False Faith (James 2:14–19)

Faith is a key doctrine in the Christian life. The sinner is saved by faith (Eph. 2:8–9) and the believer must walk by faith (2 Cor. 5:7). Without faith it is impossible to please God (Heb. 11:6) and whatever we do apart from faith is sin (Rom. 14:23).

Someone has said that faith is not “believing in spite of evidence, but obeying in spite of consequence.” When you read Hebrews 11, you meet men and women who acted on God’s Word, no matter what price they had to pay. Faith is not some kind of nebulous feeling we work up; faith is confidence that God’s Word is true and conviction that acting on that Word will bring His blessing.

In this paragraph, James discussed the relationship between faith and works. This is an important discussion, for if we are wrong in this matter, we jeopardize our eternal salvation. What kind of faith really saves a person? Is it necessary to perform good works in order to be saved? How can a person tell whether or not he is exercising true saving faith? James answers these questions by explaining to us there are three kinds of faith, only one of which is true saving faith.

Dead Faith (James 2:14–17)

What good is it, my brothers and sisters, if someone claims to have faith but has no deeds? Can such faith save them? Suppose a brother or a sister is without clothes and daily food. If one of you says to them, “Go in peace; keep warm and well fed,” but does nothing about their physical needs, what good is it? In the same way, faith by itself, if it is not accompanied by action, is dead.

Even in the early church there were those who claimed they had saving faith, yet did not possess salvation. Wherever there is the true, you will find the counterfeit. Jesus warned, “Not everyone who says to Me, ‘Lord, Lord,’ will enter the kingdom of heaven, but only the one who does the will of My Father who is in heaven” (Matt. 7:21).

People with dead faith substitute words for deeds. They know the correct vocabulary for prayer and testimony, and can even quote the right verses from the Bible; but their walk does not measure up to their talk. They think their words are as good as works, and they are wrong.

James gave a simple illustration. A poor believer came into a fellowship, without proper clothing and in need of food. The person with dead faith noticed the visitor and saw his needs, but he did not do anything to meet the needs. All he did was say a few pious words! “Go, I wish you well; keep warm and well fed” (2:16). But the visitor went away just as hungry and naked as he came in!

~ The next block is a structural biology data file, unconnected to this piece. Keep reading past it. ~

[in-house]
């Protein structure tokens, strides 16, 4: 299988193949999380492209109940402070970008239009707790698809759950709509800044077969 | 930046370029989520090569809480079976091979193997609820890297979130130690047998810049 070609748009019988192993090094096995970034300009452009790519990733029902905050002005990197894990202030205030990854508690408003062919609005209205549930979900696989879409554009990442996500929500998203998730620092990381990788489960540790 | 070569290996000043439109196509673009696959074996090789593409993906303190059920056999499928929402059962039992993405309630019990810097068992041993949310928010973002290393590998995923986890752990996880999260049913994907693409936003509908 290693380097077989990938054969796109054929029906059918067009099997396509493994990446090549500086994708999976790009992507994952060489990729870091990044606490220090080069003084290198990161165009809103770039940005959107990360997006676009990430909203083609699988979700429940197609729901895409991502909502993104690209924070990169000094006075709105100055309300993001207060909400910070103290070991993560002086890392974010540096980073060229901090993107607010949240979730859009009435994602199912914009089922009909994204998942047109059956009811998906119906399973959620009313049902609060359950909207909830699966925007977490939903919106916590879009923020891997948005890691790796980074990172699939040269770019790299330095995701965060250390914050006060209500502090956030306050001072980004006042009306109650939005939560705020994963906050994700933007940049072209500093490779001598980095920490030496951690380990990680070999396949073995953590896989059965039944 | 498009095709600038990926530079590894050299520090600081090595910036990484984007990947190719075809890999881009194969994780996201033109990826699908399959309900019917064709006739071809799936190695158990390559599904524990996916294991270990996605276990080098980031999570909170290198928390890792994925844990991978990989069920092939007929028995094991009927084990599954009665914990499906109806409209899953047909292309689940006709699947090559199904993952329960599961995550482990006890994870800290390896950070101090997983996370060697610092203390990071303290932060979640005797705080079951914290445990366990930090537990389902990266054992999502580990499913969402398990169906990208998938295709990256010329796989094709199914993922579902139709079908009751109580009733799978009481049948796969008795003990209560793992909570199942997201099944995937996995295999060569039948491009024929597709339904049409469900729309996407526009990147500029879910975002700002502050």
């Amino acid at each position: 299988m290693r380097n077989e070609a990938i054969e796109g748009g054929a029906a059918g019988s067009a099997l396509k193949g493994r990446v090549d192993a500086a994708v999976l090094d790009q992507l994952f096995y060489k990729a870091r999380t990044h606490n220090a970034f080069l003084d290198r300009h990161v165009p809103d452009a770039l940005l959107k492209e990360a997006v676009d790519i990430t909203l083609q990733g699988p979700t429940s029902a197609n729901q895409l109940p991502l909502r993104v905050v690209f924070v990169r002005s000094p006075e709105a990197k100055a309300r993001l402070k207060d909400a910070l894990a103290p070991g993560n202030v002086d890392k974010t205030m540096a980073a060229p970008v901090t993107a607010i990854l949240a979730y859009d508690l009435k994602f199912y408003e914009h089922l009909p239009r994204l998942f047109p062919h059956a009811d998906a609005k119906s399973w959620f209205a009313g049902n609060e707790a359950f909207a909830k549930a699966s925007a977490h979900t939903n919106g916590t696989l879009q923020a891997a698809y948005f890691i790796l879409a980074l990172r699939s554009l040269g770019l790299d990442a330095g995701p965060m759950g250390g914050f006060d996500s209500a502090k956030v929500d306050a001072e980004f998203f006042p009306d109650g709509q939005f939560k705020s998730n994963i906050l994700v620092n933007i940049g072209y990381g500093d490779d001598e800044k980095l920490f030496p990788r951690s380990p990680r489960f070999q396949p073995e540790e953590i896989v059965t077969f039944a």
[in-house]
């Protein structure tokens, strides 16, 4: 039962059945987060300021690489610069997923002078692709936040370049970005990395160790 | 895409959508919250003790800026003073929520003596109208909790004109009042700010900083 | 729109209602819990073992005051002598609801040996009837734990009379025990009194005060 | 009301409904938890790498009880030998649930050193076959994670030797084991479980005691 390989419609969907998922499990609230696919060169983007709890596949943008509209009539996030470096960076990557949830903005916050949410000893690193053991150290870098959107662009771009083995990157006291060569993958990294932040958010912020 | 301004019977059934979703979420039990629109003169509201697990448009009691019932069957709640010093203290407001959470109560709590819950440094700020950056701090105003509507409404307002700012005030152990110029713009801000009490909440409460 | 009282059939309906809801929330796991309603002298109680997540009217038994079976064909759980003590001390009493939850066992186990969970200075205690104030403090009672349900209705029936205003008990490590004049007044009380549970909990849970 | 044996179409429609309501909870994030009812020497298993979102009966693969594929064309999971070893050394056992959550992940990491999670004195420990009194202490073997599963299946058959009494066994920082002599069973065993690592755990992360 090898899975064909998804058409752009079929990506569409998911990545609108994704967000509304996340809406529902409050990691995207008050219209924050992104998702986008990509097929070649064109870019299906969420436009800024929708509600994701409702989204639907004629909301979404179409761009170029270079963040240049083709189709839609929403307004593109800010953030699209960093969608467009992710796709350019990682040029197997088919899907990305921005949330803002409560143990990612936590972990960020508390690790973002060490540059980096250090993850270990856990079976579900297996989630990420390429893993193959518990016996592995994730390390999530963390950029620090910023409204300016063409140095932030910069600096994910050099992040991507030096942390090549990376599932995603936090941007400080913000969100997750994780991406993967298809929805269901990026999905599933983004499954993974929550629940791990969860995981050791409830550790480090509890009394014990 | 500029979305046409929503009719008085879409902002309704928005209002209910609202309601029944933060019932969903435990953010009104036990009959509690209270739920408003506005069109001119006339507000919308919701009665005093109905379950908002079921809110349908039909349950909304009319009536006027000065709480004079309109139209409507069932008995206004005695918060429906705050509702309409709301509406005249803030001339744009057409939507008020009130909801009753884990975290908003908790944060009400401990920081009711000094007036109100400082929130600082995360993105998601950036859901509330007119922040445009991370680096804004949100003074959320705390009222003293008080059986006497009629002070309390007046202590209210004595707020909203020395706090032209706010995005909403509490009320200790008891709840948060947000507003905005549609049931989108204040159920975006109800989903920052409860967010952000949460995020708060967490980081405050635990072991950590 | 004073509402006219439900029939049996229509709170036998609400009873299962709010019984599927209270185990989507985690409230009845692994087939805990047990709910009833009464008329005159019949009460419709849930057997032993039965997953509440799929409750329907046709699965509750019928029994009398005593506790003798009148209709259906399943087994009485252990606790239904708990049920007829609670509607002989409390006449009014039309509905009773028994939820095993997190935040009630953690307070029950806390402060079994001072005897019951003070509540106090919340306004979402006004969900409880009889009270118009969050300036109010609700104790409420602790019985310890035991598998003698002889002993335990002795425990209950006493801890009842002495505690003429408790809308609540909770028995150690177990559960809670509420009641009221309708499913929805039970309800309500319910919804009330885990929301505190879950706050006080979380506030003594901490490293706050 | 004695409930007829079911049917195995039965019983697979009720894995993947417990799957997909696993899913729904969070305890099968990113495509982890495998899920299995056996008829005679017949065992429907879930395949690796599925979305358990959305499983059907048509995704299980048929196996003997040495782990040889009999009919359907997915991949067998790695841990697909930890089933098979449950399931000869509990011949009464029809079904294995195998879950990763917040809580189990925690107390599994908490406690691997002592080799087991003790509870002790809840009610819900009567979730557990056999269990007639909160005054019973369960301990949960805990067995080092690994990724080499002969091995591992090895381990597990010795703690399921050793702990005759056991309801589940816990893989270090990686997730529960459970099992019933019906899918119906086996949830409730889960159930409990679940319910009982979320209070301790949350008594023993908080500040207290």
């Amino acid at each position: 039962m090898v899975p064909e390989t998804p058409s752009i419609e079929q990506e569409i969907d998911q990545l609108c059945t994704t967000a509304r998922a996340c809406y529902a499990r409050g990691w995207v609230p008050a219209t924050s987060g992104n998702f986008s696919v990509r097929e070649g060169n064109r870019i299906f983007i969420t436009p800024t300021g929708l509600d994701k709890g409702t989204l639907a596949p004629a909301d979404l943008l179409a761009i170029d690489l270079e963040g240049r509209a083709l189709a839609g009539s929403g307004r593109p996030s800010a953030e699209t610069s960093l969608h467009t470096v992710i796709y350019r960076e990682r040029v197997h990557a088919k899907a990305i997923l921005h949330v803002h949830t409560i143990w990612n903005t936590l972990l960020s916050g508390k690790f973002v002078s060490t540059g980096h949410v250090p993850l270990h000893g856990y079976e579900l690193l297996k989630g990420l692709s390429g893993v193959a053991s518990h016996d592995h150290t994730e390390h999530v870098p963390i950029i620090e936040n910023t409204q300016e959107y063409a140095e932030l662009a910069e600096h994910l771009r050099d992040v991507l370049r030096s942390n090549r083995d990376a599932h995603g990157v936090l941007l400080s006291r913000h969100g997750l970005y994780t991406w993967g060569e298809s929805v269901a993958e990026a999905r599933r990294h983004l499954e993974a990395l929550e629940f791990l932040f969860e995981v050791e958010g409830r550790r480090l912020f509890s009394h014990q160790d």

Food and clothing are basic needs of every human being, whether he is saved or unsaved. “If we have food and clothing, we will be content with that” (1 Tim. 6:8). “So do not worry, saying, ‘What shall we eat?’ or ‘What shall we drink?’ or ‘What shall we wear?’ For the pagans run after all these things, and your heavenly Father knows you need them” (Matt. 6:31–32). Jacob included these basic needs in his prayer to God: “If God will be with me and will watch over me on this journey I am taking, and will give me food to eat and clothes to wear” (Gen. 28:20).

As believers, we have an obligation to help meet the needs of people, no matter who they may be. “Therefore, as we have opportunity, let us do good to all people, especially to those who belong to the family of believers” (Gal. 6:10). “Whatever you did for one of the least of these brothers and sisters of Mine, you did for Me” (Matt. 25:40).

To help a person in need is an expression of love and faith works by love (Gal. 5:6). The Apostle John emphasized this aspect of good works. “If anyone has material possessions and sees his brother in need but has no pity on him, how can the love of God be in him? Dear children, let us not love with words or tongue but with actions and truth” (1 John 3:17–18). The priest and Levite in the Parable of the Good Samaritan each had religious training, but neither of them paused to assist the dying man at the side of the road (Luke 10:25–37). Each of them would defend his faith, yet neither demonstrated that faith in loving works.

The question in 2:14 should read, “Can that kind of faith save him?” What kind? The kind of faith that is never seen in practical works. The answer is no! Any declaration of faith that does not result in a changed life and good works is a false declaration. That kind of faith is dead faith. “Faith by itself, if it is not accompanied by action, is dead” (2:17). The great theologian, John Calvin, wrote, “It is faith alone that justifies, but faith that justifies can never be alone.” The word alone in 2:17 simply means “by itself.” True saving faith can never be by itself: it always brings life and life produces good works.